Bucatini, also known as perciatelli, is a thick spaghetti-like pasta with a hole running through the center. The name comes from Italian: buco, meaning “hole”, while bucato or its Neapolitan variant perciato mean “pierced”.
Bucatini is common throughout Lazio, particularly Rome. It is a tubed pasta made of hard durum wheat flour and water. Its length is 25–30 cm (10–12 in) with a 3 mm (1/8 inch) diameter. The average cooking time is nine minutes.
In Italian cuisine, it is served with buttery sauces, pancetta or guanciale, vegetables, cheese, eggs, and anchovies or sardines.
Similarly, ziti are long hollow rods which are also smooth in texture and have square-cut edges; “cut ziti” are ziti cut into shorter tubes. There is also zitoni, which is a wider version of ziti.
>Brussels sprouts are members of the Brassica family and therefore kin to broccoli and cabbage. They resemble miniature cabbages, with diameters of about 1 inch. They grow in bunches of 20 to 40 on the stem of a plant that grows as high as three feet tall. Brussels sprouts are typically sage green in color, although some varieties feature a red hue. They are oftentimes sold separately but can sometimes be found in stores still attached to the stem. Perfectly cooked Brussels sprouts have a crisp, dense texture and a slightly sweet, bright, and “green” taste.
It’s no surprise that Brussels sprouts look like perfect miniature versions of cabbage since they are closely related, both belong to the Brassica family of vegetables. Brussels sprouts are available year round; however, they are at their best from autumn through early spring when they are at the peak of their growing season.
While the origins of Brussels sprouts are unknown, the first mention of them can be traced to the late 16th century. They are thought to be native to Belgium, specifically to a region near its capital, Brussels, after which they are named. They remained a local crop in this area until their use spread across Europe during World War I. Brussels sprouts are now cultivated throughout Europe and the United States. In the U.S., almost all Brussels sprouts are grown in California.
Good quality Brussels sprouts are firm, compact, and vivid green. They should be free of yellowed or wilted leaves and should not be puffy or soft in texture. Avoid those that have perforations in their leaves as this may indicate that they have aphids residing within. If Brussels sprouts are sold individually, choose those of equal size to ensure that they will cook evenly. Brussels sprouts are available year round, but their peak growing period is from autumn until early spring.
Keep unwashed and untrimmed Brussels sprouts in the vegetable compartment of the refrigerator. Stored in a plastic bag, they can be kept for 10 days. If you want to freeze Brussels sprouts, steam them first for between three to five minutes. They will keep in the freezer for up to one year.
Before washing Brussels sprouts, remove stems and any yellow or discolored leaves. Wash them well under running water to remove any insects that may reside in the inner leaves.
Brussles sprouts cook quickly and taste the best when they are cut into small pieces.
Brussels sprouts are rich in many valuable nutrients. They are an excellent source of vitamin C and vitamin K. They are a very good source of numerous nutrients including folate, manganese, vitamin B6, dietary fiber, choline, copper, vitamin B1, potassium, phosphorus, and omega-3 fatty acids. They are also a good source of iron, vitamin B2, protein, magnesium, pantothenic acid, vitamin A, niacin, calcium, and zinc. In addition to these nutrients, Brussels sprouts contain numerous disease-fighting phytochemicals including sulforaphane, indoles, glucosinolates, isothiocynates, coumarins, dithiolthiones, and phenols.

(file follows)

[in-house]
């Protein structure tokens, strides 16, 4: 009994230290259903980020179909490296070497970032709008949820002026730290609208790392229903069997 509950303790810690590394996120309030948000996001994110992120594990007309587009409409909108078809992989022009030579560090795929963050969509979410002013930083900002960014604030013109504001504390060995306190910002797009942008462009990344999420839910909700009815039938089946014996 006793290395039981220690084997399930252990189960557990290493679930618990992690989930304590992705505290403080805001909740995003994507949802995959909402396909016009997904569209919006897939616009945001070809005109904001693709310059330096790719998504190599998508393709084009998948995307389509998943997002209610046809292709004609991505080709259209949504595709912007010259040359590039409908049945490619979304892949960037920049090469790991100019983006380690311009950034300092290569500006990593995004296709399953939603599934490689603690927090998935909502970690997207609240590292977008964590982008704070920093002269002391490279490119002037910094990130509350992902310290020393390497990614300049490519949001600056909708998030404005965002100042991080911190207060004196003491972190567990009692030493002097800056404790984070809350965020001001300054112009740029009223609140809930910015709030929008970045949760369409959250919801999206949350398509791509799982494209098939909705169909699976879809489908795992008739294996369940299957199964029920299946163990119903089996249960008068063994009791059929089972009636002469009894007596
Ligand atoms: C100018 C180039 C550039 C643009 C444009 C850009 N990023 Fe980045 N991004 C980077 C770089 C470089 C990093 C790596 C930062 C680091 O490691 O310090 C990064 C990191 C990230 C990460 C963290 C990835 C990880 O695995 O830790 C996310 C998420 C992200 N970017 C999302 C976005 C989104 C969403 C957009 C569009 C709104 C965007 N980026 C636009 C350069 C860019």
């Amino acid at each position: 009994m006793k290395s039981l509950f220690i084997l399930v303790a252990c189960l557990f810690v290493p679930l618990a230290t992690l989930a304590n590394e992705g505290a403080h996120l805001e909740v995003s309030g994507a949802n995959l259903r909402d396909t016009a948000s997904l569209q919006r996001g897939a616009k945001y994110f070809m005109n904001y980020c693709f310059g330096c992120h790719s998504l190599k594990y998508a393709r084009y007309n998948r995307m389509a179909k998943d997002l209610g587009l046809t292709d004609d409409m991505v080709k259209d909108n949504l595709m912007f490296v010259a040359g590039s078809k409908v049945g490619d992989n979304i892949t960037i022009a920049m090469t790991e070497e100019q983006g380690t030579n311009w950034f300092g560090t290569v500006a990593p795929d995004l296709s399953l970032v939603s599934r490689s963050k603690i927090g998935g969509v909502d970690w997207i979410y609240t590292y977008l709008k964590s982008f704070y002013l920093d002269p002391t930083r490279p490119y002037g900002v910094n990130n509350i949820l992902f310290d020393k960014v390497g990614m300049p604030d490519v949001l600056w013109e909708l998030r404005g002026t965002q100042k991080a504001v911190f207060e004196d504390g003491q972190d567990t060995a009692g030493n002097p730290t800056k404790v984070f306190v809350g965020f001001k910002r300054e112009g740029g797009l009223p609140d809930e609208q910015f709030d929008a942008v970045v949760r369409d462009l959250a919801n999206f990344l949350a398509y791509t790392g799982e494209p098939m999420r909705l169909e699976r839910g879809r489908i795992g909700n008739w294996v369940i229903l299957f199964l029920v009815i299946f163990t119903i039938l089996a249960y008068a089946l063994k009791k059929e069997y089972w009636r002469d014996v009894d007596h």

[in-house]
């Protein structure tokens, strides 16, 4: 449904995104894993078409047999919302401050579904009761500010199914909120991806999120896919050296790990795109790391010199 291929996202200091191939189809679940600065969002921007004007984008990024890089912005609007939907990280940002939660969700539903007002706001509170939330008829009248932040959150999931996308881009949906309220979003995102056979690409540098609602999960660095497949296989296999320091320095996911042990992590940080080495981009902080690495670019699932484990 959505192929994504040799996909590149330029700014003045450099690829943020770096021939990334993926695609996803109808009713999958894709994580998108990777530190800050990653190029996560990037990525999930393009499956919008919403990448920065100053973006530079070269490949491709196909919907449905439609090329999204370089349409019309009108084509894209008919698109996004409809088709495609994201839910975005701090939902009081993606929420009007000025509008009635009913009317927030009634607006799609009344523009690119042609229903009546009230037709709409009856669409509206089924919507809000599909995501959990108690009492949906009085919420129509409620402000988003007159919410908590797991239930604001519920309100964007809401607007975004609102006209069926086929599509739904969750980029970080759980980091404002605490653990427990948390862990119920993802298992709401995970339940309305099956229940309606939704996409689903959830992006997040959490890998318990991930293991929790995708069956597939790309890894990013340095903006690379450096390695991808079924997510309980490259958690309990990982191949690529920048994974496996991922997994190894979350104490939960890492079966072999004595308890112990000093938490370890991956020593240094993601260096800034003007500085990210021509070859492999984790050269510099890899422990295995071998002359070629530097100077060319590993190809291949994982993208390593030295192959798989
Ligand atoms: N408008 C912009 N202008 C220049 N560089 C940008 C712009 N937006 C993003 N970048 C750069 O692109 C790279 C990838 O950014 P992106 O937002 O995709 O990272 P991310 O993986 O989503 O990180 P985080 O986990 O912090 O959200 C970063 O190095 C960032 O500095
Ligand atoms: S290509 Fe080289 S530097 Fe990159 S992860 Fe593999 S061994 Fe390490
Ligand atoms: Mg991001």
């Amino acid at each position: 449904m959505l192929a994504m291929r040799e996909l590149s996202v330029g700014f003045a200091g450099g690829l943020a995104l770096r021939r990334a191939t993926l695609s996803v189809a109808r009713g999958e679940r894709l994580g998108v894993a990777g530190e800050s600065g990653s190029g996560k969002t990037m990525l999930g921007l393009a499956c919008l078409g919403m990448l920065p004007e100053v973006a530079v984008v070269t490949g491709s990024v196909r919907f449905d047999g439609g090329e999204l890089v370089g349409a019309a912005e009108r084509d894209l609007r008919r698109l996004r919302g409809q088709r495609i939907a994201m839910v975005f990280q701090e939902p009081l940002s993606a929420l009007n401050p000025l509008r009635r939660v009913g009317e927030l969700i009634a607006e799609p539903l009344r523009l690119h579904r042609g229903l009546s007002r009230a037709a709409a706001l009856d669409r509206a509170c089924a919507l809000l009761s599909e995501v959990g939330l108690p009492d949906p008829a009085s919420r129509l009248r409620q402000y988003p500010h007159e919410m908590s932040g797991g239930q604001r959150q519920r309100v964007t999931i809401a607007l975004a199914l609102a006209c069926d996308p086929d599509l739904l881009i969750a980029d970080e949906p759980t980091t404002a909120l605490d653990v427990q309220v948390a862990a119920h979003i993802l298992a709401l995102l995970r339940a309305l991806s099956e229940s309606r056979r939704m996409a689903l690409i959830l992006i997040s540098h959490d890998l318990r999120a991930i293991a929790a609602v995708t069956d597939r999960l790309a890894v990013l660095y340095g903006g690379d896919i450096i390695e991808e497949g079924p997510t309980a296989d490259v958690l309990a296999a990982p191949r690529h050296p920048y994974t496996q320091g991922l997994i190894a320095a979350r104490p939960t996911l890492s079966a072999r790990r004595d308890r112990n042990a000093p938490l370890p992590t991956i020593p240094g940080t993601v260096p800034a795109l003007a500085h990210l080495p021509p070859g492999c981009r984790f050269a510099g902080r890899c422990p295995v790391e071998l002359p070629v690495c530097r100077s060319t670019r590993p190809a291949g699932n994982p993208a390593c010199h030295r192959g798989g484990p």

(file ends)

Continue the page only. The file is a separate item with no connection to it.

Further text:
Heavy cream has a higher fat content than whipping cream, coming in at 36 percent, while whipping cream only requires 30 percent fat. When it comes to fat, six percent makes a difference.
While more fat usually means more flavor, one is not better than the other when it comes to cream; each one serves its purpose in our kitchens. Whipping cream and heavy cream will both whip into totally acceptable and delicious homemade whipped creams, but whipping cream makes a lighter, fluffier and more voluminous end product appropriate for topping pies, sundaes and just about everything else. Heavy cream, on the other hand, will still make great whipped cream, but it’s most appreciated in sauces since its high fat content will prevent any curdling and requires less time to cook down.
Poach To poach food, it should be completely submerged in liquid that is between 160° and 180°. The food item remains in the liquid until fully cooked through and tender.
Simmer When simmering food, it is usually cooked with a liquid in a pot on the stovetop. It is done over low heat and tiny bubbles should appear on the surface.
Broil Broiling is similar to grilling, except the heat source comes from the top. It is usually done in an oven by adjusting the setting to broil. Broiling happens very quickly and it’s best to watch the food carefully when broiling so it does not burn. Getting the cheese on top of lasagna golden brown and crispy is an example of broiling.
Steam To cook an ingredient with steam, food is usually placed in a separate steamer over hot liquid. The food is cooked by the steam from the liquid and does not come in contact with the liquid.
Blanch Blanching is similar to boiling, except the food is par-cooked and then submerged immediately in an ice-bath to stop the cooking process.
Braise Braising is a combination cooking method that first involves sautéing or searing an item, then simmering it in liquid for a long cooking period until tender. Foods that are braised are often larger proteins like pot roasts and poultry legs.
Stew Stewing is similar to braising because the ingredient is first seared and then cooked in liquid, but it uses smaller ingredients like diced meats and vegetables.